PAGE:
Microsoft Developer Division Chief Somasegar Steps Down

At Microsoft, the search is on for someone to fill the shoes of S. Somasegar, who will be leaving the company after 27 years.

Microsoft watcher and columnist Mary Jo Foley reported that Microsoft's Developer Division chief Sivaramakrishnan Somasegar is leaving the company. Her report on the ZDnet site (which company representatives verified to be accurate) said that the news was announced in an internal company memo from Microsoft executive vice president Scott Guthrie today.

His corporate bio states that Somasegar joined Microsoft in 1989 and "contributed to eight releases of Windows before leading Developer Division." His current role has been a major influence in the evolution of programming languages at the company, particularly in his division's more open-sourced approach to developing key technologies within Visual Studio and .NET Framework. Even as the head of the developer division, he was "responsible for the Cloud and Enterprise business's Global Development Centers in China, India, and Israel."

According to Foley's report, "Microsoft is working on its transition plan now and will announce Somasegar's replacement in the next few weeks, a company spokesperson confirmed."

Guthrie's memo, according to Foley, said that Somasegar plans to "pursue the next phase of his career." So far, company representatives have not been able to divulge any news or hints as to what that next phase will take him. It could be retirement in his native India, if this archived interview from 2008 at is an indication: "The way I saw it then, I'd work for a few years and make $100,000, return to Pondicherry, buy an apartment and live life."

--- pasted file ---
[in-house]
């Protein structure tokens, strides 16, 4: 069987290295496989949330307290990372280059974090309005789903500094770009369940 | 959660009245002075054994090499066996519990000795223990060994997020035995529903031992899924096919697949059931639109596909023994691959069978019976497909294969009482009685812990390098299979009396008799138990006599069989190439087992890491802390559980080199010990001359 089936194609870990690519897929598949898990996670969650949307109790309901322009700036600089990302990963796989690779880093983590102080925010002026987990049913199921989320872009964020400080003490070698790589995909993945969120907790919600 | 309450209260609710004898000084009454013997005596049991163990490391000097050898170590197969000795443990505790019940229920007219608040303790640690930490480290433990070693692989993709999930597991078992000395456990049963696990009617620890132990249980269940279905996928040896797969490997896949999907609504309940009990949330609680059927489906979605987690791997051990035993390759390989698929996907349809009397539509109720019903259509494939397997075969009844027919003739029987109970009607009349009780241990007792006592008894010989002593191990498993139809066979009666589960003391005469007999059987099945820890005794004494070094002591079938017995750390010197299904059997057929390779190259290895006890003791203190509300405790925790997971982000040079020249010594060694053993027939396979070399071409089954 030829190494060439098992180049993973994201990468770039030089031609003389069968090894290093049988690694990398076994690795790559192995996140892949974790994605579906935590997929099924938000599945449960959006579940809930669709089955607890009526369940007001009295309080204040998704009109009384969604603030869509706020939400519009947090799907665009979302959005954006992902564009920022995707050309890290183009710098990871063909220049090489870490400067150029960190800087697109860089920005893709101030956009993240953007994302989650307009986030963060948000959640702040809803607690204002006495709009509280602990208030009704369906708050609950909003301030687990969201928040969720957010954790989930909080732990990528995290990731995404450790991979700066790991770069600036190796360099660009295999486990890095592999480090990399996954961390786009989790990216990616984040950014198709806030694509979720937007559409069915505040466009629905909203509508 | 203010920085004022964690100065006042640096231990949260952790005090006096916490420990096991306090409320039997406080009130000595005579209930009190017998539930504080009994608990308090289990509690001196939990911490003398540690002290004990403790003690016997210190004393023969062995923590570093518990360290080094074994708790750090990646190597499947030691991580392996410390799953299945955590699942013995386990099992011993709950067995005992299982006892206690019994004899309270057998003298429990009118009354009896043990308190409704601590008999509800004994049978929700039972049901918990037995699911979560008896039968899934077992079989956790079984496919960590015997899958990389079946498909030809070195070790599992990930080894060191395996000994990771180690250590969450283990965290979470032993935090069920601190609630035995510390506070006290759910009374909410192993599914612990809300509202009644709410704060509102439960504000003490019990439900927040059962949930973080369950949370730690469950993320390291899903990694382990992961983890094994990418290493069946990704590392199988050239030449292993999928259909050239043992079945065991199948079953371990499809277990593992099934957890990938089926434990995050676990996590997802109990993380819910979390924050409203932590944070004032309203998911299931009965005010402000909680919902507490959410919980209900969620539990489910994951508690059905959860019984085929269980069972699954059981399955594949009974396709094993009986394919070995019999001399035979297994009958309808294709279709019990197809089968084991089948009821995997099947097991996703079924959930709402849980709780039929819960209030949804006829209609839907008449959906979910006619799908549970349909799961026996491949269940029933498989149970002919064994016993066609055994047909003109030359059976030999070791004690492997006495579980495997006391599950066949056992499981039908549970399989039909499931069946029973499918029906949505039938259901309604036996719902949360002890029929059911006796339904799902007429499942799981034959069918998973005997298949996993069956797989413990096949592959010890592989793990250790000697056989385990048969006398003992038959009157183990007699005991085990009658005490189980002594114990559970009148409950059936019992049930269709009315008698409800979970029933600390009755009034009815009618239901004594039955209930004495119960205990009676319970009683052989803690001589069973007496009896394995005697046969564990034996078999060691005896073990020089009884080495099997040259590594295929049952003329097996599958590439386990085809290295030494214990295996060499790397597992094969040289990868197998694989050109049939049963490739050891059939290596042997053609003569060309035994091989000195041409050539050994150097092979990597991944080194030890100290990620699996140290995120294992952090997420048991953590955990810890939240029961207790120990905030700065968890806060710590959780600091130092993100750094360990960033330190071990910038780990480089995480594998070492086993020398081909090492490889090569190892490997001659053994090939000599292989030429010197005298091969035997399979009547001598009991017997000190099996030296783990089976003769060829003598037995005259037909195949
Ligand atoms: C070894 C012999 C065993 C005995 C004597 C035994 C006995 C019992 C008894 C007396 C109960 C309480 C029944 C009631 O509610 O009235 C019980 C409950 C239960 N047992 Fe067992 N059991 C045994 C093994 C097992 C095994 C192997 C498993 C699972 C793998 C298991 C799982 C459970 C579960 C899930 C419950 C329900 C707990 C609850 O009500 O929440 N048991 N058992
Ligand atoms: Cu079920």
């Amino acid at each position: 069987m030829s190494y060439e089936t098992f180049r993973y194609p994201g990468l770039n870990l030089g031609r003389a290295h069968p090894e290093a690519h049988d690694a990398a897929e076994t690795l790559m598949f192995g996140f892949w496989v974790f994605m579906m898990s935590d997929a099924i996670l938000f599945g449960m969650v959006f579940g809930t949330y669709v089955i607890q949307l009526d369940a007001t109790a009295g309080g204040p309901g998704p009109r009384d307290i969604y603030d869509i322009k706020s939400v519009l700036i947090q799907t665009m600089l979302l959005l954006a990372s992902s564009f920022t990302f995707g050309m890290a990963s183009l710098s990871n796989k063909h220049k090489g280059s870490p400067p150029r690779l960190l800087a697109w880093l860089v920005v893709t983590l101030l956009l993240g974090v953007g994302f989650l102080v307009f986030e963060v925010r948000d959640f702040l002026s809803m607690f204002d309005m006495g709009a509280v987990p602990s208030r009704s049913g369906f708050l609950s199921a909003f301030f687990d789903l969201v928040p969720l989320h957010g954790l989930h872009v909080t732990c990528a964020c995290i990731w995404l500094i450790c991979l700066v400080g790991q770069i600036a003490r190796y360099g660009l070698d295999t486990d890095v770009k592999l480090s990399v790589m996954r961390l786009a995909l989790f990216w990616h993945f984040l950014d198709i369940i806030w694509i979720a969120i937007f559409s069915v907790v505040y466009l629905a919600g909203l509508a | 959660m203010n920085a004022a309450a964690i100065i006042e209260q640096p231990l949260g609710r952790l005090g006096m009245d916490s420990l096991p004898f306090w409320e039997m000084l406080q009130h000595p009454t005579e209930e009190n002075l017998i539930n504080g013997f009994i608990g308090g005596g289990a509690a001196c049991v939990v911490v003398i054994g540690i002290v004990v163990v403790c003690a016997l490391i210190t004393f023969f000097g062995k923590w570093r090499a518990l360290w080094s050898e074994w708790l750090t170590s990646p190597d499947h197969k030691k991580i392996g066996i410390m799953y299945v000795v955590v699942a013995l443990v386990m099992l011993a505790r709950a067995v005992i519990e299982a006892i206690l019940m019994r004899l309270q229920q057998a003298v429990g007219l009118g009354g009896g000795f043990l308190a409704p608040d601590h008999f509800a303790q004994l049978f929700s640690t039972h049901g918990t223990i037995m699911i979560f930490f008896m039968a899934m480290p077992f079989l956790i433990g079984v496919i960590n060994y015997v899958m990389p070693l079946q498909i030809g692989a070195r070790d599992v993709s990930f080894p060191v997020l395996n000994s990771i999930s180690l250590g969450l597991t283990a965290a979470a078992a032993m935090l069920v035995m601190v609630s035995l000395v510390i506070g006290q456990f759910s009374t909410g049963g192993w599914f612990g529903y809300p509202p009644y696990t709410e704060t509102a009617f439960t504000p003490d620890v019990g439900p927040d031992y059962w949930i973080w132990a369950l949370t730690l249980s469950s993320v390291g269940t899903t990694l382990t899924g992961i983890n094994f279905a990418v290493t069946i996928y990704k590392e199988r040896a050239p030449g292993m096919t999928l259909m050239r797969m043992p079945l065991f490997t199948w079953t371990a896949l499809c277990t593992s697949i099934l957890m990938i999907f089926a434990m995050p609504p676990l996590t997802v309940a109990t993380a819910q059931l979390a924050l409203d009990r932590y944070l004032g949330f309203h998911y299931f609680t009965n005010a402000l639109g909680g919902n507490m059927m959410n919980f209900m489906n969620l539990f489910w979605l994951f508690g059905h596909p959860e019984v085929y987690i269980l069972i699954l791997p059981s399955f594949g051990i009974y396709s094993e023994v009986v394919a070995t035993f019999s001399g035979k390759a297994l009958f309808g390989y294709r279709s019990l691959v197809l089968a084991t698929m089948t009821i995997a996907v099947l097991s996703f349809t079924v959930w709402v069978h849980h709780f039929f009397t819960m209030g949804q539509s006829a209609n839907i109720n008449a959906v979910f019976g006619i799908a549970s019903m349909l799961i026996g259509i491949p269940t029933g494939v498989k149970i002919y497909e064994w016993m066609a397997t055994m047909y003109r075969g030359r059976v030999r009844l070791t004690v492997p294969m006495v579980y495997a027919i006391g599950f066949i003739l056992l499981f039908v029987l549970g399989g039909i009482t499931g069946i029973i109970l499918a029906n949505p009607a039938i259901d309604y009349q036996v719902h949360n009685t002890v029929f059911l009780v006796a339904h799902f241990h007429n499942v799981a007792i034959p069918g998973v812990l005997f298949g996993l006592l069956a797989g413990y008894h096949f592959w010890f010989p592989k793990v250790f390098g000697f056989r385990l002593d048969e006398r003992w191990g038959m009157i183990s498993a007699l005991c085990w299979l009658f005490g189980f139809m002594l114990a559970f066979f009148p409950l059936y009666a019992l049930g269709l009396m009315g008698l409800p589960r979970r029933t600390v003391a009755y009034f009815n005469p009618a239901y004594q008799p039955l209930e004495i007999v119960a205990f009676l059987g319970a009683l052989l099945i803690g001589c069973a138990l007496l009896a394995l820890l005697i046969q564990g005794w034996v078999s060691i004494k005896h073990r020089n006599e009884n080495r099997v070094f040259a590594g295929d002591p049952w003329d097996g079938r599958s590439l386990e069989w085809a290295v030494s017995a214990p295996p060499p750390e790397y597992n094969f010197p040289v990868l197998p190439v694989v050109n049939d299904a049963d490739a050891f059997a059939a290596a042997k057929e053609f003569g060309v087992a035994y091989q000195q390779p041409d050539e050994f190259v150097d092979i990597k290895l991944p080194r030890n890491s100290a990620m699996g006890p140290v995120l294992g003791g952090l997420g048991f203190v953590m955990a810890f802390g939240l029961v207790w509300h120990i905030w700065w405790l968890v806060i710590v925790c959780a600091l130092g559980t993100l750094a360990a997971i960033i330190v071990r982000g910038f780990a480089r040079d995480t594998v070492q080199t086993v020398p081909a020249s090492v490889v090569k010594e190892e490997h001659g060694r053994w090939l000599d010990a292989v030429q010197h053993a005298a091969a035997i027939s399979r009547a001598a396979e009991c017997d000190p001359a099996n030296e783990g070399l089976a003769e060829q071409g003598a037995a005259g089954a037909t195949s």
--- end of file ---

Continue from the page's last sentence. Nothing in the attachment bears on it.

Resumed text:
About the Author

You Tell 'Em, Readers: If you've read this far, know that Michael Domingo, Visual Studio Magazine Editor in Chief, is here to serve you, dear readers, and wants to get you the information you so richly deserve. What news, content, topics, issues do you want to see covered in Visual Studio Magazine? He's listening at [email protected].

comments powered by Disqus


  • AI for GitHub Collaboration? Maybe Not So Much

    No doubt GitHub Copilot has been a boon for developers, but AI might not be the best tool for collaboration, according to developers weighing in on a recent social media post from the GitHub team.

  • Visual Studio 2022 Getting VS Code 'Command Palette' Equivalent

    As any Visual Studio Code user knows, the editor's command palette is a powerful tool for getting things done quickly, without having to navigate through menus and dialogs. Now, we learn how an equivalent is coming for Microsoft's flagship Visual Studio IDE, invoked by the same familiar Ctrl+Shift+P keyboard shortcut.

  • .NET 9 Preview 3: 'I've Been Waiting 9 Years for This API!'

    Microsoft's third preview of .NET 9 sees a lot of minor tweaks and fixes with no earth-shaking new functionality, but little things can be important to individual developers.

  • Data Anomaly Detection Using a Neural Autoencoder with C#

    Dr. James McCaffrey of Microsoft Research tackles the process of examining a set of source data to find data items that are different in some way from the majority of the source items.

  • What's New for Python, Java in Visual Studio Code

    Microsoft announced March 2024 updates to its Python and Java extensions for Visual Studio Code, the open source-based, cross-platform code editor that has repeatedly been named the No. 1 tool in major development surveys.

Subscribe on YouTube